Join hands to tackle climate change, EA ministries told

A journalist covering the floods in Nyando gets a helping hand from a local in Nyando. PHOTO | TOM OTIENO |

Ministries of agriculture, environment and trade in East Africa need to harmonise their policies to effectively deal with issues of climate change, food security and trade.

This has become even more important in view of the on-going negotiations at both the World Trade Organisation (WTO) and the UN Framework Convention on Climate Change (UNFCCC). Both these negotiations include issues related to food security and agriculture.

Trade experts are concerned that lack of harmonisation could be a drawback to African countries during the WTO’s 10th Ministerial Conference to be held in Nairobi from December 15 to 18, the first time an international trade conference of that level will be hosted by a sub-Saharan African nation.

While launching the 10th WTO Ministerial Conference logo and website last month, President Uhuru Kenyatta said hosting the conference is not only an honour to Kenya but also to East Africa and the continent.

Due to a lack of linkages among relevant ministries, the Consumer Unity and Trust Society (CUTS International) — through funds from Swedish International Development Cooperation (Sida) — has been working with countries in the region for the past three years to harmonise policies on climate change, food security and trade in agricultural products.


The programmes are supposed to address climate change in the forms of extreme weather patterns that are already having negative impacts on agriculture and trade patterns in food products throughout East Africa, disrupting livelihoods.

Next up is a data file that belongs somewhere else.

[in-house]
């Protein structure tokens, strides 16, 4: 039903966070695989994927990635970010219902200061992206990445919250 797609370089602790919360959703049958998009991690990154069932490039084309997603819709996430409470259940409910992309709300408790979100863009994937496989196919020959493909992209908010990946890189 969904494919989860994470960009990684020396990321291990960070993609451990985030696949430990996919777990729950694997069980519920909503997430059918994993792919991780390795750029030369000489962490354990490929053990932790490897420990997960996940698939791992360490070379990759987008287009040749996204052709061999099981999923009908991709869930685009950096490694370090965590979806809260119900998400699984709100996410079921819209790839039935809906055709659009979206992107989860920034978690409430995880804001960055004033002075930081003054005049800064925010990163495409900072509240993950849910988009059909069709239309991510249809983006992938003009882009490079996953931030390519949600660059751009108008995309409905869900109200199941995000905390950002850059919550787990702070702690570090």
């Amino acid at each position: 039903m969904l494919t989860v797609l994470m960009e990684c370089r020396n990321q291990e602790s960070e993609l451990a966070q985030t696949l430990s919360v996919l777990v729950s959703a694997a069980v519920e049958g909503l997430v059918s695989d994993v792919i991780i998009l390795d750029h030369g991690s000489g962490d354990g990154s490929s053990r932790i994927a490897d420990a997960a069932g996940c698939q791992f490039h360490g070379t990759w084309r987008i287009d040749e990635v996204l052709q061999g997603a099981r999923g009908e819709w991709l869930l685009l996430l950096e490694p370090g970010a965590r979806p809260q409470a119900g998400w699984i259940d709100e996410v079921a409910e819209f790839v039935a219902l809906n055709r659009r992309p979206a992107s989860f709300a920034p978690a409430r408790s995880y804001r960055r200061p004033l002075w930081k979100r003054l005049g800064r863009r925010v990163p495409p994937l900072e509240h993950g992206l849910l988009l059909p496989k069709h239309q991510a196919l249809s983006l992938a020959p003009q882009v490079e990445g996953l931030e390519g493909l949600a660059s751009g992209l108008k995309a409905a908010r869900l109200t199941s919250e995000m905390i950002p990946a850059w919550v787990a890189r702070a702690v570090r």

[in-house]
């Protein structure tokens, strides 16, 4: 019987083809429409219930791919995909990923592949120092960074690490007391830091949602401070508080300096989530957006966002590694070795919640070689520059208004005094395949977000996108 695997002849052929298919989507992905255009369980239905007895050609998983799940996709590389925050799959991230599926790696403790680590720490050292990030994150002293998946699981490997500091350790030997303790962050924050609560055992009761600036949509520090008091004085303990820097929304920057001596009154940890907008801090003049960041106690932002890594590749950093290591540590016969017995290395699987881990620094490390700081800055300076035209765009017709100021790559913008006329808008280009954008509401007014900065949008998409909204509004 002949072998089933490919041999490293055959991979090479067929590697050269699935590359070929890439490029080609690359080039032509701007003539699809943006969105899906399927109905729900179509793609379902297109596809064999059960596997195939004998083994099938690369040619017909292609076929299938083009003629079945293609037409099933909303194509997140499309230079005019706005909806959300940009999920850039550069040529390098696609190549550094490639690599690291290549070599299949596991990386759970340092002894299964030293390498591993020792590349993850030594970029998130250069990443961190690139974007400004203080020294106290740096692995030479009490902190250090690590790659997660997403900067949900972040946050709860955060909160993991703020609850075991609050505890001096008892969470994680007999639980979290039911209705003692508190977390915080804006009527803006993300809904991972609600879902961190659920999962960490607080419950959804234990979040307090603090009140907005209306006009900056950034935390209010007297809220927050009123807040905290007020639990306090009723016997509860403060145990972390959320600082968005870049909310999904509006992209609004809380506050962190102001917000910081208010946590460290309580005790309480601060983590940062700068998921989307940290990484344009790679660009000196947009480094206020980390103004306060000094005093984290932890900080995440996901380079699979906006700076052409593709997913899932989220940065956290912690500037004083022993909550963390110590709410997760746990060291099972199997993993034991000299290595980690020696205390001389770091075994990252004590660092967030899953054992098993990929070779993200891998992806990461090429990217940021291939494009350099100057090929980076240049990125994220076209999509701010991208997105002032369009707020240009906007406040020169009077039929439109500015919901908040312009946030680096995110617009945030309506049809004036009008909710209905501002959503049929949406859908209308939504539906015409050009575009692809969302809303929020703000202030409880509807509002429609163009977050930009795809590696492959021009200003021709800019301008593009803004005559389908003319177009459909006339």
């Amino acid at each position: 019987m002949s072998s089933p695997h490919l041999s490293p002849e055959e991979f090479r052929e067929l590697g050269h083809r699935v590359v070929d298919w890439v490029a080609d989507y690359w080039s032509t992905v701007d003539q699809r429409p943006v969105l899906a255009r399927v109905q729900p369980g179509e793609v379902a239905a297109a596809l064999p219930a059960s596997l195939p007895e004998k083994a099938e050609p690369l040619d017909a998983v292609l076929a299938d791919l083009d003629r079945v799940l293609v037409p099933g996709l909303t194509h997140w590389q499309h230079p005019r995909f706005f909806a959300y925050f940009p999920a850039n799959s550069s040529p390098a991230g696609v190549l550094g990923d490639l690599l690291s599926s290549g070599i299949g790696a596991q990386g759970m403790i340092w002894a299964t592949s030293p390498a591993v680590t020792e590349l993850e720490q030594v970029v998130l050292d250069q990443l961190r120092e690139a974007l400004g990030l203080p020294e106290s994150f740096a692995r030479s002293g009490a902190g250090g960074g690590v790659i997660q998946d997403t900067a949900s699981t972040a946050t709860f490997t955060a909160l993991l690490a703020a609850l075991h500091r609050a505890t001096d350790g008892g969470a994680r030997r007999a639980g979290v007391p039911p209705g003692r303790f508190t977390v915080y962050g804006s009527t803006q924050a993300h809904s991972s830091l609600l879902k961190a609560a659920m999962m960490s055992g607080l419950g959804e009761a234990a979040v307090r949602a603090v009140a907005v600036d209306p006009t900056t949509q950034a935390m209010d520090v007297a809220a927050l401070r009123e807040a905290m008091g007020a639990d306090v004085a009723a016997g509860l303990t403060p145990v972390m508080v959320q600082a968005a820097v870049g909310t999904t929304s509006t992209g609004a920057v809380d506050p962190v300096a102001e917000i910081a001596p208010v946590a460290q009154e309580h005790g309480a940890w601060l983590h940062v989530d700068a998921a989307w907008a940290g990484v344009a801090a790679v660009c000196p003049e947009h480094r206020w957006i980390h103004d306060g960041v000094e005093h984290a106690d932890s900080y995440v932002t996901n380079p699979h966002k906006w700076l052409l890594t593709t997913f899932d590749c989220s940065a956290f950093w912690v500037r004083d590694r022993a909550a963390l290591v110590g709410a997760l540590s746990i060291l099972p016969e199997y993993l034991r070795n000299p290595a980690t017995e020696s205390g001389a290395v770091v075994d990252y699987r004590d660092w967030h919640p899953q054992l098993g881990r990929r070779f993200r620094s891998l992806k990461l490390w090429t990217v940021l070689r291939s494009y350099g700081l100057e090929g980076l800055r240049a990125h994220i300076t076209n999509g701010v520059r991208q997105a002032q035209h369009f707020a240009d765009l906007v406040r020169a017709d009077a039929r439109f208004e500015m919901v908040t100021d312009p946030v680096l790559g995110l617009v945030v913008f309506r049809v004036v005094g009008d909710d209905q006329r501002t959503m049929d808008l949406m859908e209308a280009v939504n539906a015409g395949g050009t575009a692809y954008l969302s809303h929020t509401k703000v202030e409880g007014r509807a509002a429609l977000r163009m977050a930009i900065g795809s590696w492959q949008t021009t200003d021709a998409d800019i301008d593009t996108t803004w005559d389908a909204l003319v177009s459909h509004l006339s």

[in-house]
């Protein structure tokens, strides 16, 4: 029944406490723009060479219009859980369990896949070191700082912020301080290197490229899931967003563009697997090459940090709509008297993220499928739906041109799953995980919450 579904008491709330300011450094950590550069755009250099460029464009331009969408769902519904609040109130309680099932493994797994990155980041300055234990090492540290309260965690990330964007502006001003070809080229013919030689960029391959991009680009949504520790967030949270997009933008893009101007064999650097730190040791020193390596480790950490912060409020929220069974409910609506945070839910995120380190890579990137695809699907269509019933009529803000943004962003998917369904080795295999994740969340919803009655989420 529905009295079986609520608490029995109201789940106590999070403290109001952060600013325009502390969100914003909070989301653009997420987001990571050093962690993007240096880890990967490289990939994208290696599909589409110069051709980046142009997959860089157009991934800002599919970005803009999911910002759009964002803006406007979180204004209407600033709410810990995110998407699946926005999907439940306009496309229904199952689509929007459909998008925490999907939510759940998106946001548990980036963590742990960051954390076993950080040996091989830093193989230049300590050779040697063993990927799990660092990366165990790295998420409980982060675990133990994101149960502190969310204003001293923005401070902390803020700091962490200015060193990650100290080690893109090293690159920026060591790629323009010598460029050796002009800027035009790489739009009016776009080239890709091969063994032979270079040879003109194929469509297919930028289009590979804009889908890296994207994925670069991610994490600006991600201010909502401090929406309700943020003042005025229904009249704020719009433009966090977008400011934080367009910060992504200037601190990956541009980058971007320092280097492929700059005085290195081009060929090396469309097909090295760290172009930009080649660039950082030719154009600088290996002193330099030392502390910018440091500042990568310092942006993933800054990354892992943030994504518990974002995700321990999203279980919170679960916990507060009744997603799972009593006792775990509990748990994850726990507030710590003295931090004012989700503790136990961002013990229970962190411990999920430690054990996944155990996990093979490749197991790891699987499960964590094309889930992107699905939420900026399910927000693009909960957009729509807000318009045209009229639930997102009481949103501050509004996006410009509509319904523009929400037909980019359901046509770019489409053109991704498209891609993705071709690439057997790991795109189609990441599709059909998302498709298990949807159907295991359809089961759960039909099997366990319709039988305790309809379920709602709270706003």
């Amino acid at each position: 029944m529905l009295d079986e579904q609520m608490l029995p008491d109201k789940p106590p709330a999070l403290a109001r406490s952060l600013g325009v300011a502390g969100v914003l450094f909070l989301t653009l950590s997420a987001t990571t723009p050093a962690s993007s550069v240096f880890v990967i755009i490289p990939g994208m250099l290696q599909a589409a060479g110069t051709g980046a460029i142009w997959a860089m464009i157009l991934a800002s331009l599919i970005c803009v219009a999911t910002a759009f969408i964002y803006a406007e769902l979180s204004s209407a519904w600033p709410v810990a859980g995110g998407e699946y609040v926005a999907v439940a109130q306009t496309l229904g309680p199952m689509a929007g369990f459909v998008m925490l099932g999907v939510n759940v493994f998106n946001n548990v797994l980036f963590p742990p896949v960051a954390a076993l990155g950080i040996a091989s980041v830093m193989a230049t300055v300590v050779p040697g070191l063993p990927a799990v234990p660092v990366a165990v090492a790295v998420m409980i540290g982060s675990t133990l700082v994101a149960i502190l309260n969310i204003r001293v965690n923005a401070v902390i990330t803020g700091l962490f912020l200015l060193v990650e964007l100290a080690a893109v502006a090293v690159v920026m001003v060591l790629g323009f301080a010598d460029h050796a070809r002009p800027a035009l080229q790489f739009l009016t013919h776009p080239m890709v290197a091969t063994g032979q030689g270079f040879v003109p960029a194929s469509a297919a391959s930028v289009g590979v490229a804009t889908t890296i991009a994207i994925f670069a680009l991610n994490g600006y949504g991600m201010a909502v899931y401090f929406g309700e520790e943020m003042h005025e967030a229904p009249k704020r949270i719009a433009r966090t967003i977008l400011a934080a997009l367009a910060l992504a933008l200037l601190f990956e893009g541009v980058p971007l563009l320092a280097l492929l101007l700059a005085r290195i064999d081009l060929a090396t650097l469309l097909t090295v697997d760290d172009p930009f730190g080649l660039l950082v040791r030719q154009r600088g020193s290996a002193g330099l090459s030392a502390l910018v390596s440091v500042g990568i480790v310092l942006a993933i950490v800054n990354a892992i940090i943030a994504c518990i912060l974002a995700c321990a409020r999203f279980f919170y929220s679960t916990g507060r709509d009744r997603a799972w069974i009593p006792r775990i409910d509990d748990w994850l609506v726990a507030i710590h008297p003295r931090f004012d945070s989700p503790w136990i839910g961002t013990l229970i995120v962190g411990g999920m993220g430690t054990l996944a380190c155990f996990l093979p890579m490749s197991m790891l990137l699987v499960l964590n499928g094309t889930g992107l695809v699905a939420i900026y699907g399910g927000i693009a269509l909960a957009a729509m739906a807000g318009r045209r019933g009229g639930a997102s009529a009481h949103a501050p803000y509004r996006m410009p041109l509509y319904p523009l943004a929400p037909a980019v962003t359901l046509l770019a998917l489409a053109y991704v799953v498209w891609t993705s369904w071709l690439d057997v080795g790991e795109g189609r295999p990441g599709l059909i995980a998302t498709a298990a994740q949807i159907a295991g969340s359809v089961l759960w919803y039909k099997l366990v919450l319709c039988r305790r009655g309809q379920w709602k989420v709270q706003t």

Ms Martha Getachew Bekele, the programme officer on trade development at CUTS International, says it is important to use trade as a solution to the impacts of climate change on food security, especially in the value chain where agriculture feeds into the manufacturing sector.

As part of these efforts, CUTS organised a one-day seminar at the end of April in Nairobi to discuss the current state of policy harmonisation among trade, climate change and food security in the region.

The seminar took place at Hilton Hotel, Nairobi, under the auspices of Promoting Agriculture-Climate-Trade Linkages in the East African Community (PACT EAC) project. It attracted experts on climate, agriculture and international trade.

Makueni and Murang’a counties demonstrated their efforts to cope with climate change, with Murang’a revealing it had adopted improved seeds capable of withstanding the effects of climate change such as prolonged drought.

Makueni has developed community-based early warning systems that translate changing weather patterns into easy-to-understand languages.

The seminar also examined the region’s level of preparedness for the upcoming conference.

Mr Fredrick Matwang’a - one of the three Kenyan negotiators at the WTO in charge of agriculture - said issues that are important to the region will be addressed at the WTO conference in Nairobi. They include agricultural market access, trade-related intellectual property (TRIPs), e-commerce, and non-agricultural market access.

At the ninth WTO conference in Bali, Indonesia, in December 2013, the ministers adopted certain decisions to streamline trade in agricultural produce, as well as food security options for developing countries.